It’s reasonable to be concerned about the spread of the coronavirus worldwide. But it’s not the time to panic, especially for organizations, said Jennifer Elder, CPA/CFF, CGMA, a consultant and author. Business leaders should be proactive in putting emergency plans in place: for employee well-being, business continuity, remote working, and other areas.
“It’s not just about you and your business,” Elder, the owner and president of The Sustainable CFO consulting firm, said in a podcast about disaster planning. “You really have to be mindful of what’s happening with your employees, your customers, and your vendors. You start to realize that your company has an ecosystem, and if one part is not healthy, it affects everything else.”
Elder developed a set of tips and a list of questions for organisations to consider in planning for the effects of the virus:
- Don’t panic but do plan.
- Show concern for your employees: Give them an opportunity to share their concerns and ask questions. Consider having an education session featuring a nurse or doctor.
- Show concern for your customers. For any customer or client meetings, offer the opportunity to meet virtually. For your business customers or clients, share your wisdom on protecting their business and planning a response.
- Communicate and educate frequently.
- Brainstorm with every department: How might you be affected?
- Brainstorm possible options to mitigate the impact.
- Document what you will do, when you will do it, and who will be responsible.
Questions about your employees
1. How can you best protect your employees?
2. Will you train your employees on how to identify coronavirus symptoms?
3. If an employee does not have available sick time, how do you make sure they do not come to work if they are sick?
4. How will you respond if an employee is diagnosed with coronavirus?
5. Who can work from home?
6. How will your employees get access to the necessary information and documents they need to work from home?
7. Will you allow employees to travel?
8. If employees must travel, what steps will you take to ensure their medical safety?
9. How will you respond if an employee needs to care for an infected family member?
10. If an employee contracts coronavirus, will they only be allowed to use their accrued sick time?
Questions about your operations
11. What parts of your business are crucial to keep operating?
12. When should you exclude visitors from your offices?
13. How will you decide if you need to close an office?
14. Will you close your business for the recommended two-week quarantine or longer?
15. How will you disinfect your office?
16. How will you keep employees, customers, and vendors informed?
17. Should you postpone meetings, events, or travel?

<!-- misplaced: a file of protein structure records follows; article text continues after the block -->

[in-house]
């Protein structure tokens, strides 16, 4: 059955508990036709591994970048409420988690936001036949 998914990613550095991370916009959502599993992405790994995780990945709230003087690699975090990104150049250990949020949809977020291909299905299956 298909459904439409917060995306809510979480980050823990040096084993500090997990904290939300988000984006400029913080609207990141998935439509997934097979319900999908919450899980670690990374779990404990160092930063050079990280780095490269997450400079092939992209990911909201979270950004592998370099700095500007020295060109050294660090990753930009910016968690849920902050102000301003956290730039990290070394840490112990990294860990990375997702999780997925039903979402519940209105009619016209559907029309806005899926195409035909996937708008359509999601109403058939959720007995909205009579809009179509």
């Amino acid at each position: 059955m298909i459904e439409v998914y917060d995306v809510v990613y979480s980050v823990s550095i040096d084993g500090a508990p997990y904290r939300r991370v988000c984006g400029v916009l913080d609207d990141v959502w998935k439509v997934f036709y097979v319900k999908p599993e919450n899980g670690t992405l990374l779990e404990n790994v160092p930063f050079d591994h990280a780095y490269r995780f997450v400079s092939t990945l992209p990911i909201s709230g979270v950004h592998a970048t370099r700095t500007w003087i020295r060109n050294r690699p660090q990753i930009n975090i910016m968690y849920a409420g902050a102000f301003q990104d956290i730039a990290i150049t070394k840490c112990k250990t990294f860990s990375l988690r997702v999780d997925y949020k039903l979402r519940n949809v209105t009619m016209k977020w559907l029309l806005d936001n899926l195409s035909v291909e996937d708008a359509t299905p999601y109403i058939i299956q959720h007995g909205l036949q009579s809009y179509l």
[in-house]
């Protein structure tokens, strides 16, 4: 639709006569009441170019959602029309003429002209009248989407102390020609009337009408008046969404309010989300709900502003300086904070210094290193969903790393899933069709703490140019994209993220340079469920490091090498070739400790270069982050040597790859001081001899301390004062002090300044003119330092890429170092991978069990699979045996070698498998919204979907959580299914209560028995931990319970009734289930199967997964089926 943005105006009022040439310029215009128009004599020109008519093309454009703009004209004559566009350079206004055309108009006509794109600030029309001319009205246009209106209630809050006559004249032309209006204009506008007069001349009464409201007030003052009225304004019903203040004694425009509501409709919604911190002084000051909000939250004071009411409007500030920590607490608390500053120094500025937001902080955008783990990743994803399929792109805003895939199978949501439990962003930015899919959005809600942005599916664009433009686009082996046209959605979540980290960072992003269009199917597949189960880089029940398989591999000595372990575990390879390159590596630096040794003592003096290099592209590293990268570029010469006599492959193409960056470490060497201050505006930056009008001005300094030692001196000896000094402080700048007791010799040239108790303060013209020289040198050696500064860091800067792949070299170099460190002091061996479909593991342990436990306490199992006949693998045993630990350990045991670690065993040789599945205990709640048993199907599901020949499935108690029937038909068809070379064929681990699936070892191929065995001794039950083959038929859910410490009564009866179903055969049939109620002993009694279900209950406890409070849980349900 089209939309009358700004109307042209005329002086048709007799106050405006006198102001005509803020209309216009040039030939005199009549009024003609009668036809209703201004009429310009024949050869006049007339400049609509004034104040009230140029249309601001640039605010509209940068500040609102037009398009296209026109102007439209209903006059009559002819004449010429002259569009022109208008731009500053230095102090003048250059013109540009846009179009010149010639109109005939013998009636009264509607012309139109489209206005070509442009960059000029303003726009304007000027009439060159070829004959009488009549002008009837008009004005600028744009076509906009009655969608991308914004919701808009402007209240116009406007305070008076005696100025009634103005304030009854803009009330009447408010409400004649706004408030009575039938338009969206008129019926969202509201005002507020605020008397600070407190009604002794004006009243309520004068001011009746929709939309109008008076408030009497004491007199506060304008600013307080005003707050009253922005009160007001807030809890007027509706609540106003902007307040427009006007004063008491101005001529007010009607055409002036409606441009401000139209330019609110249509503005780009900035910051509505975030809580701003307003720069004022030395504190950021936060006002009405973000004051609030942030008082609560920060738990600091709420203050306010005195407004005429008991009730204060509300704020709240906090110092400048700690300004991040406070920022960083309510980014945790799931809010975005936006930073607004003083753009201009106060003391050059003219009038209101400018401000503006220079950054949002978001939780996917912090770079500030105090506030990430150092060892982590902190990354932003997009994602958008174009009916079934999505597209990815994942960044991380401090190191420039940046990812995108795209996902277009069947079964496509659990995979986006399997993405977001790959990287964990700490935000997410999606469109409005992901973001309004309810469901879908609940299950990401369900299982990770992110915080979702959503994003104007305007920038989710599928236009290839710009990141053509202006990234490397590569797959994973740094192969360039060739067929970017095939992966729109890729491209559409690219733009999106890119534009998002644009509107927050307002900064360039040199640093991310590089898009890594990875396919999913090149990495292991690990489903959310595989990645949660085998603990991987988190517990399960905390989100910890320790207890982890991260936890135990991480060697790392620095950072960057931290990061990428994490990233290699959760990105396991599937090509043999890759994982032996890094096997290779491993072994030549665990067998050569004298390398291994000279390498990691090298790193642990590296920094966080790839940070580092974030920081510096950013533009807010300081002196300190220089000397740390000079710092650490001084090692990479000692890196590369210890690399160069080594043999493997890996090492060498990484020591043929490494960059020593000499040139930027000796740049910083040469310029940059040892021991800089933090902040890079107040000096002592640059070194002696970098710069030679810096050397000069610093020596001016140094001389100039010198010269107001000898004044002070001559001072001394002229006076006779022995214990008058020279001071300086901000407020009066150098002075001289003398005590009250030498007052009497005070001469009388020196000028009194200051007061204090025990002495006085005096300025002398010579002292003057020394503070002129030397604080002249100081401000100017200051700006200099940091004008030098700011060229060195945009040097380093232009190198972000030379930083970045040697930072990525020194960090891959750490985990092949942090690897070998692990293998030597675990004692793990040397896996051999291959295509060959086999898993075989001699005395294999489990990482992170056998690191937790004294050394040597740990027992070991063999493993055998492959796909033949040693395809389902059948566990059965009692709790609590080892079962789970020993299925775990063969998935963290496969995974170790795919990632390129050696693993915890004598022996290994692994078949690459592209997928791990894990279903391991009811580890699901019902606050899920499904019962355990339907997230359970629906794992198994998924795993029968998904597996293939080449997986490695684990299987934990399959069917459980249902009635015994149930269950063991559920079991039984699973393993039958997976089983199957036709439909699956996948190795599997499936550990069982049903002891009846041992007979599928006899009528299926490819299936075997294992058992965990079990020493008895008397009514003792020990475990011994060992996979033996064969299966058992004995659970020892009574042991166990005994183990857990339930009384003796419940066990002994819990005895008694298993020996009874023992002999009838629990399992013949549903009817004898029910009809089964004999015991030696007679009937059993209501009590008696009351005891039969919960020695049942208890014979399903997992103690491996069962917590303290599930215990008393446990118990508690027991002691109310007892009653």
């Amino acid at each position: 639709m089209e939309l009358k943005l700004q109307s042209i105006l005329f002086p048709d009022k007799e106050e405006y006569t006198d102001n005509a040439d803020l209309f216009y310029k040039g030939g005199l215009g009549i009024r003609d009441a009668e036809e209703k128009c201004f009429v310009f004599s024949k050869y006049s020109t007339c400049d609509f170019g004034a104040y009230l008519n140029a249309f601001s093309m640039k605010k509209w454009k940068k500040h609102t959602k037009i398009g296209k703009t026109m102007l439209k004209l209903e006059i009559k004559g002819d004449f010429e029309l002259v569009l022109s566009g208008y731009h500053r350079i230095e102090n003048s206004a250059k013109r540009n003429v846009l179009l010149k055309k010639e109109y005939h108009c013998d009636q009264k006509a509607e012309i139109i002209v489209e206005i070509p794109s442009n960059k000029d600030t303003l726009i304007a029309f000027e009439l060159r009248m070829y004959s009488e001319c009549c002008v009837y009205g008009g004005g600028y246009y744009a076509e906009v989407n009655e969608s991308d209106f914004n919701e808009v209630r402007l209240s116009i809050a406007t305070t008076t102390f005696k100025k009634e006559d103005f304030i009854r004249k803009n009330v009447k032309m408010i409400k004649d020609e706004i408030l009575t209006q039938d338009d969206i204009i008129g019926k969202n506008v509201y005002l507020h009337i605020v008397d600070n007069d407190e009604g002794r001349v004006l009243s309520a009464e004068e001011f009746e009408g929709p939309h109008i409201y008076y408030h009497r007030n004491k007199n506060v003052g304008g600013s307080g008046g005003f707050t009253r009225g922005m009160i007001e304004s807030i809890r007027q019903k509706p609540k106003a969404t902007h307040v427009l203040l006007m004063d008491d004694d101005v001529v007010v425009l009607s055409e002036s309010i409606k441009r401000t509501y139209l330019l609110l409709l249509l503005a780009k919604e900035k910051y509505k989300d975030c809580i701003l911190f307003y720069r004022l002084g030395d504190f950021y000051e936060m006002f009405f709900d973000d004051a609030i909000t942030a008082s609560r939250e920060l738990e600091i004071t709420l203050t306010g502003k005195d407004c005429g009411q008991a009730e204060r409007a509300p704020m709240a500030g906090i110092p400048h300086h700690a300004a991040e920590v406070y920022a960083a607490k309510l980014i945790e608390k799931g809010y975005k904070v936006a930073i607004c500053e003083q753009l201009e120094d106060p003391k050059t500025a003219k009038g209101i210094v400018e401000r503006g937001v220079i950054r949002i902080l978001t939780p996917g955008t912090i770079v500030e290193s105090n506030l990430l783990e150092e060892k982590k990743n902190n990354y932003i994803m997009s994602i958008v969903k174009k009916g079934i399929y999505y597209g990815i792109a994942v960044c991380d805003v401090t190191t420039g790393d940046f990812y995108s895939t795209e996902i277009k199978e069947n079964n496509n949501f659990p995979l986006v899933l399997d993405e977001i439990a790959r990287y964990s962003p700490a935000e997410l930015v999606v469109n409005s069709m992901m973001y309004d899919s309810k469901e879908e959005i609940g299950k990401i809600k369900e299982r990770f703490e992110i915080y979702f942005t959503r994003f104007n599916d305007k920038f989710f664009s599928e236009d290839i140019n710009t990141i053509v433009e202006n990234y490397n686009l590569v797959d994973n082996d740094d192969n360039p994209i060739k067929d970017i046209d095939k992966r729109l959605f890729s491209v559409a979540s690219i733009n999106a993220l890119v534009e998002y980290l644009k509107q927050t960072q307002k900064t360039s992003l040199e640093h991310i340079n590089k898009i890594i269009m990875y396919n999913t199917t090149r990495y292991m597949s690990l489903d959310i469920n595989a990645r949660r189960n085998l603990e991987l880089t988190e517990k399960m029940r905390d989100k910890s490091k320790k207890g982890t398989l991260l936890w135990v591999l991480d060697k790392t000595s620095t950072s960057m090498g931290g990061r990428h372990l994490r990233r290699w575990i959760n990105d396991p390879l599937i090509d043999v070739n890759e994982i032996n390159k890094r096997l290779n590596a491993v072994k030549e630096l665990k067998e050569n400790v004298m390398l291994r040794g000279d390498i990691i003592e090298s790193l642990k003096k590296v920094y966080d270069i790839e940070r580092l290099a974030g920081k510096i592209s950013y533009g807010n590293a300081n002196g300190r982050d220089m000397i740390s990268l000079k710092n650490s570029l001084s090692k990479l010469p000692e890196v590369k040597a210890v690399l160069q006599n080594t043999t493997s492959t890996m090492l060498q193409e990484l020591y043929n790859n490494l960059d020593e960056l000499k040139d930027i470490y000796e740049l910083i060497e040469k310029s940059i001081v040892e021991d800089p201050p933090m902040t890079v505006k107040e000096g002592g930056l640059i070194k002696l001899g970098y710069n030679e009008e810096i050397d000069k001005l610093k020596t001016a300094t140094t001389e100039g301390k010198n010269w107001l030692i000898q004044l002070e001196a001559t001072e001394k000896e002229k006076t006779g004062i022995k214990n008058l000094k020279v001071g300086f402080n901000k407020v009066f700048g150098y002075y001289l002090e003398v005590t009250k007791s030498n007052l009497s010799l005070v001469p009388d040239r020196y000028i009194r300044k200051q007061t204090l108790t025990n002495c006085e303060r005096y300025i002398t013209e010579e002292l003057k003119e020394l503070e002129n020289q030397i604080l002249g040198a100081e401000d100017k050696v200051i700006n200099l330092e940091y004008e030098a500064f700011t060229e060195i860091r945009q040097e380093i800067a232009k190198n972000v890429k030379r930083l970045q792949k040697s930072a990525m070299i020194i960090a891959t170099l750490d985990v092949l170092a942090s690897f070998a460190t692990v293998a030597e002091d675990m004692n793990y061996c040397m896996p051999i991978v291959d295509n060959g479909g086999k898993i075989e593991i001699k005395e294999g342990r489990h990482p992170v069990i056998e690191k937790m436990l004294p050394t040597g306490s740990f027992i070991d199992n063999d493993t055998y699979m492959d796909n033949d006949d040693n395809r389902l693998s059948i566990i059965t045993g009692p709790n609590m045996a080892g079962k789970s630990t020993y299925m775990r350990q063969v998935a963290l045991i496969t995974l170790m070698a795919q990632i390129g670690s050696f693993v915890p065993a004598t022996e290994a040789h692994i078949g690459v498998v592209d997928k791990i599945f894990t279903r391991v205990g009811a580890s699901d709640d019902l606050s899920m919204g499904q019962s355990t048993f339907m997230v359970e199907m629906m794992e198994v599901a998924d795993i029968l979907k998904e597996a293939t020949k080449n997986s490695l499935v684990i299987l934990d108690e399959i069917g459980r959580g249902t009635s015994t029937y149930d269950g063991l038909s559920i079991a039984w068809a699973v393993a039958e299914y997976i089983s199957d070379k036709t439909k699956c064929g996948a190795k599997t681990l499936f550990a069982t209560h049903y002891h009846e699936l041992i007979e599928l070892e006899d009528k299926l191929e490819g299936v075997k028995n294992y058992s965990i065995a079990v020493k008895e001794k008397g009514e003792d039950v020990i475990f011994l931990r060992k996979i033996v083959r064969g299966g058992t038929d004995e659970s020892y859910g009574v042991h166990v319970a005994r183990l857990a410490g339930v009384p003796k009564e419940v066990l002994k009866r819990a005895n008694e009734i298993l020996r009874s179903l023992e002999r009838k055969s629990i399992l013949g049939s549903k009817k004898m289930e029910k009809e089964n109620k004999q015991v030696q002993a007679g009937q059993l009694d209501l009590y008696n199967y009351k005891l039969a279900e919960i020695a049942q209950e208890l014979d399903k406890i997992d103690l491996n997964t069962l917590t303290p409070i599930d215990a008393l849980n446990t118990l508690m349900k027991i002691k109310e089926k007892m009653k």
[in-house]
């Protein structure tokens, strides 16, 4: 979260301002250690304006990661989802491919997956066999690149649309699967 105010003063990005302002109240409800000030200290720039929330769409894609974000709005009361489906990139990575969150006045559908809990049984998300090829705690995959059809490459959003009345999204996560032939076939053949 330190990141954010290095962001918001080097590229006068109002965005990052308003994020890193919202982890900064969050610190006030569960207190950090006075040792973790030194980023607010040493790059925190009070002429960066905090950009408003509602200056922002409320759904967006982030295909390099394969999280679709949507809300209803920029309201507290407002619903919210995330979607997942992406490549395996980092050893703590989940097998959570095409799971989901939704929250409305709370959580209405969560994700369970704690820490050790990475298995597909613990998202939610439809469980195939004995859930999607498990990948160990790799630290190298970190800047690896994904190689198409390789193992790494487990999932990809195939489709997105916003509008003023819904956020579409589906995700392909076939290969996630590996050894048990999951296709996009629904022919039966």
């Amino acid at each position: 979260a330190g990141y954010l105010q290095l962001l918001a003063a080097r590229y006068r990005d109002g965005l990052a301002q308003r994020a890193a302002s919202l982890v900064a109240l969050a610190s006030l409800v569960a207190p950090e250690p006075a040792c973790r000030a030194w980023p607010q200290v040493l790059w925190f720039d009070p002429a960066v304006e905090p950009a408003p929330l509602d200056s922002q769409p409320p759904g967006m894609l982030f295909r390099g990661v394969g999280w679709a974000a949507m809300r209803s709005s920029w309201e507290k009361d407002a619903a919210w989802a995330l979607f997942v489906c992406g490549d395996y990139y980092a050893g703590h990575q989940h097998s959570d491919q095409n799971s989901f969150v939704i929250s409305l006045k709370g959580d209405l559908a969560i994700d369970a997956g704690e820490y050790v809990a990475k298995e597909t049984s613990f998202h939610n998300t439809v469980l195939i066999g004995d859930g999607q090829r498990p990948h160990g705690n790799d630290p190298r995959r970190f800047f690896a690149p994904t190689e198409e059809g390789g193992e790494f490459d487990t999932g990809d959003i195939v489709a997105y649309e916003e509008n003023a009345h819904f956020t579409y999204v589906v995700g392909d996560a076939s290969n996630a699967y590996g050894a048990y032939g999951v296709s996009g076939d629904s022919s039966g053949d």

18. How will you communicate with employees, customers, and vendors if you have to close your offices?
19. Is your IT system robust enough to handle the demand if more employees are working from home?
Questions about your finances
20. If your offices are closed, how will you collect payments?
21. How long can your business survive without any new sales?
22. How will you pay your bills and payroll if your office is closed?
23. Do you have available lines of credit?
24. Will you pay your employees, and for how long, if you close your office and employees are not working? Do you know what the legal requirements are for such payment?
Questions about your customers
25. Will you notify customers if an employee is diagnosed?
26. How will you stay connected to customers if employees are out sick or the office is closed?
27. How will you deliver on contracts if the office is closed or there is a disruption in your supply chain?
28. Do you have a “force majeure” clause in your contracts that might alleviate some liability in the case of a crisis such as this?
29. How will you respond if a customer is affected by the coronavirus and does not pay your invoice on time?
30. Are there ways you can assist your customers in addressing the coronavirus?
Questions about your supply chain
31. Who are your mission-critical vendors?
32. Which vendors should you call to discuss their coronavirus plans?
33. Do you currently source any supplies or products from China?
34. How would a delay in delivery of materials and products affect your production?
35. Do you have alternate suppliers?
This is not an all-encompassing list but a place to get started thinking about your response, Elder said. And begin as soon as possible, she advised. “The worst time to try and figure out your response is in the middle of a crisis.”
For more news and reporting on the coronavirus and how CPAs can handle challenges related to the outbreak, visit the JofA’s coronavirus resources page.
— Neil Amato (Neil.Amato@aicpa-cima.com) is a JofA senior editor.